Judge Bryan Pope has no doubt that you'll have a gay old time with this double-dose of standup from the celebrated comedienne. You might even laugh once or twice.
"That's my one obligatory gay reference. I have to say something gay, otherwise some people might leave here tonight going 'She didn't do anything gay. She's not our leader. What happened to our leader?!'"—Here and Now
Therein lays the fundamental problem with at least half of this double-disc package featuring two hours of Ellen DeGeneres at the mic. Ever since her splashy coming-out party in her sitcom's "Puppy Episode," DeGeneres seems to have charged herself with the task of serving as the poster child for the entire gay and lesbian community. To be fair, one can hardly blame her supporters for embracing someone so harmlessly asexual, so cheerfully benign as their mouthpiece. Problem is, DeGeneres devotes so much time fulfilling her obligation that her standup, once fresh and brimming with acute observations, now comes across like an extended public service announcement with a few yuks thrown in to remind us of how delightful she can be.
The Beginning, which was taped in 2000, commits the most serious offenses, particularly when the comedienne performs an "interpretive dance" recounting the public's reaction to her coming out. Aided by bombastic lighting and sound design, this gimmick suffocates DeGeneres' breezy, effortless charm, and it's not long before the painfully unfunny segment has overstayed its welcome. What we're left with is an angrier DeGeneres, one who suggests resentment toward her role as a diplomat to the straights of the world, and certainly one who is less forgiving of our shortcomings (her callous dismissal of people whose conversation she finds boring is a far cry from the kind, gentle Ellen we had come to know).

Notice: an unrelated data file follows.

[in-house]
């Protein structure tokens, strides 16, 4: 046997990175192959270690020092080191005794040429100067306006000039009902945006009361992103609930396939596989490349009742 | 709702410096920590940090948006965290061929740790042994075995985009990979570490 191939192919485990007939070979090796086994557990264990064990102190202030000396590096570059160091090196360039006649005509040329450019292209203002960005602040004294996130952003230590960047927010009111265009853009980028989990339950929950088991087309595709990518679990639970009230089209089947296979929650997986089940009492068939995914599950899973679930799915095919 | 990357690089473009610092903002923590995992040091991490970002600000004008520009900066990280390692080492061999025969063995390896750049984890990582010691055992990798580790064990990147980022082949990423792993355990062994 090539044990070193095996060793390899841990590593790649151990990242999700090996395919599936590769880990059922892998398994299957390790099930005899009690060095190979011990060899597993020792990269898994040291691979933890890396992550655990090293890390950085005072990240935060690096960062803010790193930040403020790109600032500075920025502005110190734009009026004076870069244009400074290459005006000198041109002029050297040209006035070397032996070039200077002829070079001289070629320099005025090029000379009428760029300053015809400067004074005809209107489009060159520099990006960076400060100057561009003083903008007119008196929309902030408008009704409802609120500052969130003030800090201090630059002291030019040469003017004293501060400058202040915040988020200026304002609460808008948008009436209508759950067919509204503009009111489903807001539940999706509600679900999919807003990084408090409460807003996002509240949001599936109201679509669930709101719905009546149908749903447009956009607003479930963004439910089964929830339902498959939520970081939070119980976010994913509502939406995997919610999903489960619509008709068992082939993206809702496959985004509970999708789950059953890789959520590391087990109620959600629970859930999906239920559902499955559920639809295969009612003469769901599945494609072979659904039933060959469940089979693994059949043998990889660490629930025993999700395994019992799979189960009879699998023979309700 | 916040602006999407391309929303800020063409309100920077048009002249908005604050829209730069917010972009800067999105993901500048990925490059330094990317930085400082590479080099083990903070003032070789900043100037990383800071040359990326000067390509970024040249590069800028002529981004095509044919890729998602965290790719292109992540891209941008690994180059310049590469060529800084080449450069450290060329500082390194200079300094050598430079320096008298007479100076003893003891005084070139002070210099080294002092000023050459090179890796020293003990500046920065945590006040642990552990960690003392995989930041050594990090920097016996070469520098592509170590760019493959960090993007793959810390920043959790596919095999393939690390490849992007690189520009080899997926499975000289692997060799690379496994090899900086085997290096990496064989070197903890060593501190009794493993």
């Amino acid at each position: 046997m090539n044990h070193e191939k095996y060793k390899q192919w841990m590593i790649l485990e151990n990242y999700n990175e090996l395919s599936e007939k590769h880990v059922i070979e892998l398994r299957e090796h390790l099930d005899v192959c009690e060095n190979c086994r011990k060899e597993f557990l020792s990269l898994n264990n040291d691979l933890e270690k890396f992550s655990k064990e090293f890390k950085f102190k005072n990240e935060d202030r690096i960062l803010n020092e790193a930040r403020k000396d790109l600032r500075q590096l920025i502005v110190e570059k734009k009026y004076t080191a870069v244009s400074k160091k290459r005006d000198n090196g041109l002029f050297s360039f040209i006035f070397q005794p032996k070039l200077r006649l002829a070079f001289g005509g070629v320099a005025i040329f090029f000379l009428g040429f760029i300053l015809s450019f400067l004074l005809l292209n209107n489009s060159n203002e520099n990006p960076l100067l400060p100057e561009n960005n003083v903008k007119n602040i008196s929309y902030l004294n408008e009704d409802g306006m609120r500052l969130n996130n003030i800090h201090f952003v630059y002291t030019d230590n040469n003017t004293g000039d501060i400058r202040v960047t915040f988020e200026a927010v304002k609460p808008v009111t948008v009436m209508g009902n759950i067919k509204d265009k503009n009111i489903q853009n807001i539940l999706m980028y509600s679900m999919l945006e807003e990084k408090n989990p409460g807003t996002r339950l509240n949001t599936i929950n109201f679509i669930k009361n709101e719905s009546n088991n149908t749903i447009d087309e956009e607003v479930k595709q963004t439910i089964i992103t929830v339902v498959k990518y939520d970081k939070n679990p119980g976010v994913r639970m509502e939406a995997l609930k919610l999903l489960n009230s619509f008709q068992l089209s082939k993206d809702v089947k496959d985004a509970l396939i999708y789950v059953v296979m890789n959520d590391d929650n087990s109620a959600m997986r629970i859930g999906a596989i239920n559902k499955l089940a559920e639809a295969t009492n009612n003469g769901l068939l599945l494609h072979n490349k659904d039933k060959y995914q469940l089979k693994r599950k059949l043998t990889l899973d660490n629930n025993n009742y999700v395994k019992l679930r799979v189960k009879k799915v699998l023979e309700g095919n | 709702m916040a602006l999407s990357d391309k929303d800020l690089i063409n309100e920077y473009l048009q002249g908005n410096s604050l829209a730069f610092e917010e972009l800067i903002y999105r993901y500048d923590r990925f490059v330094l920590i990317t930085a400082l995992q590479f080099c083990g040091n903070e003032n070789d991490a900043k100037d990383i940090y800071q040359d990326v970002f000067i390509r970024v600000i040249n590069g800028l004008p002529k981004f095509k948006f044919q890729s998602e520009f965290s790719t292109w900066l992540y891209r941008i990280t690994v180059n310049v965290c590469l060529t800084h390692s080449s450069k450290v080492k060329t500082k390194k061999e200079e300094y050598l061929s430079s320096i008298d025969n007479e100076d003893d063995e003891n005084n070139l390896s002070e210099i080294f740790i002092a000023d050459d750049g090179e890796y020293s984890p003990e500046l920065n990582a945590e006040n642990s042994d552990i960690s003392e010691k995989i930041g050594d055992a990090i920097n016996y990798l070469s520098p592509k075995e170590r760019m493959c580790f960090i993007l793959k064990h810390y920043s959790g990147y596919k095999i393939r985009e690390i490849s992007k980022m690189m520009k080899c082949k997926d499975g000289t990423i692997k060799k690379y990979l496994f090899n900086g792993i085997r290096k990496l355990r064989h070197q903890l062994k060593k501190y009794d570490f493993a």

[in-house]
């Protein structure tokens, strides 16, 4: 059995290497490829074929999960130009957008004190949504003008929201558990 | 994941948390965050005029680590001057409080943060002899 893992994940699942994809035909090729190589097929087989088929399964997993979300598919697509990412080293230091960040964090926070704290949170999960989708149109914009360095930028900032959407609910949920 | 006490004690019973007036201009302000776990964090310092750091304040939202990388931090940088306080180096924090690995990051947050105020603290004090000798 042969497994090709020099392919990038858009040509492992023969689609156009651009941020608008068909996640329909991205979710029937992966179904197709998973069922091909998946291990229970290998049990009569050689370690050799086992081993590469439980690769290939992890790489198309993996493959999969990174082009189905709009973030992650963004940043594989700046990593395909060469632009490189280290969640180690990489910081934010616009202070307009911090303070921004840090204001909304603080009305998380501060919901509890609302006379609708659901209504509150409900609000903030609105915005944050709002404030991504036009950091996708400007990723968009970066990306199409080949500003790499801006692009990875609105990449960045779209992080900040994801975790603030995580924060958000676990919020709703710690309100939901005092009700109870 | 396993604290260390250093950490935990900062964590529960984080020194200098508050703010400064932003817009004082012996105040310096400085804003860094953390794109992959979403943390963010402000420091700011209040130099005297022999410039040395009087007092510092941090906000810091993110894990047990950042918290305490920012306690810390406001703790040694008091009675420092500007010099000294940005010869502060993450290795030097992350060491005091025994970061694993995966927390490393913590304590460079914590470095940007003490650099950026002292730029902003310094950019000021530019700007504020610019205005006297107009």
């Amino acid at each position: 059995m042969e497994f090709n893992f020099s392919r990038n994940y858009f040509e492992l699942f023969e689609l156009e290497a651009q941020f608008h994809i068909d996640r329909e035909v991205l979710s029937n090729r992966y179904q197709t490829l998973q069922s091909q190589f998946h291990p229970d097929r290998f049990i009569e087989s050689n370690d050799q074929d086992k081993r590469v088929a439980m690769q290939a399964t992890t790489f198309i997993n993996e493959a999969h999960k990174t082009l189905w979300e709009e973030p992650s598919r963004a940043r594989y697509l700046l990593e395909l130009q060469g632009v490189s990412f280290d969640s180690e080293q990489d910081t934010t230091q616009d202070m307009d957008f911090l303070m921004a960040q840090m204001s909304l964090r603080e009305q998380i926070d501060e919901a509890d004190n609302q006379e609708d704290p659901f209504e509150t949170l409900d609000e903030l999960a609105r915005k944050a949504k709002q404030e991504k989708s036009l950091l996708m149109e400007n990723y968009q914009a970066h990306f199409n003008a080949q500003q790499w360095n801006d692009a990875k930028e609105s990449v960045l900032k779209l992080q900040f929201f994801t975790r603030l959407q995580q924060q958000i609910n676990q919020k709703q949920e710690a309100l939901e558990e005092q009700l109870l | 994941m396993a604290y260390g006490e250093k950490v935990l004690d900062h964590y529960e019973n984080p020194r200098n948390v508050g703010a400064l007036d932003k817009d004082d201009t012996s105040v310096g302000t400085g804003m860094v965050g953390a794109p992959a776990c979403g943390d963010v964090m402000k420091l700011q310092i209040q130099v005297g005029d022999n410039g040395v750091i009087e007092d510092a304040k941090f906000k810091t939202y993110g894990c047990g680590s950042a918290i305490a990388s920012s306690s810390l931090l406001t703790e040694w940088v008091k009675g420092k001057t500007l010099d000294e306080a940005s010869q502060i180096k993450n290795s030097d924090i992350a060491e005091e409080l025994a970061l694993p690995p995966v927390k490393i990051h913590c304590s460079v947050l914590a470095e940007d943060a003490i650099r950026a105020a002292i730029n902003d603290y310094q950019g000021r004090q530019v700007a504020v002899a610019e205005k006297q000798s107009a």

That's not to say that show doesn't occasionally recapture her gift for stream-of-consciousness musings. Her hypothetical story about buying cheese races off in hilariously unpredictable directions, and her sit-down with God (who, it turns out, is a black woman with a weakness for fondu and a nice Chablis) is a welcome throwback to DeGeneres' classic "Telephone Conversation with God" routine.
The Beginning contains precisely one instance when Ellen's sexuality and humor join forces to reveal her deep well of humanity. During the audience Q&A session, one young woman tearfully thanks Ellen for giving her the courage to come out. Ellen responds by inviting the woman to the stage for a hug. It's a quiet, profoundly moving moment, the best in the entire show. Pity you have to wade through 55 minutes of mediocrity to get to it.
Here and Now fares much better. Taped at New York City's Beacon Theater in 2003, this hour-long act is a much-welcome return to form for DeGeneres. After threatening to relapse into the same tired territory as The Beginning ("Seriously, though, if you're here you're probably gay."), DeGeneres bounces back with spot-on observations of modern life and other inconveniences. She touches on the most important issues, including procrastination, celebrity fashion statements, headset phones ("Chances are if you need both of your hands to do something, your brain should be in on it, too."), airline etiquette, self-esteem, and commercials ("That woman in the shampoo commercial? She's happy. She's too happy.").
After the soapbox preaching of The Beginning, Here and Now is a refreshing reminder of how loveable and engagingly human Ellen can be. At her best, DeGeneres is nothing less than a gift from that great black woman in the sky.
Ellen DeGeneres: The Beginning/Here & Now is presented on two discs with a clean full-screen transfer and perfectly serviceable Dolby Digital 2.0 Surround audio. The package does not include subtitles, and the only extras provided are brief text bios on each disc.
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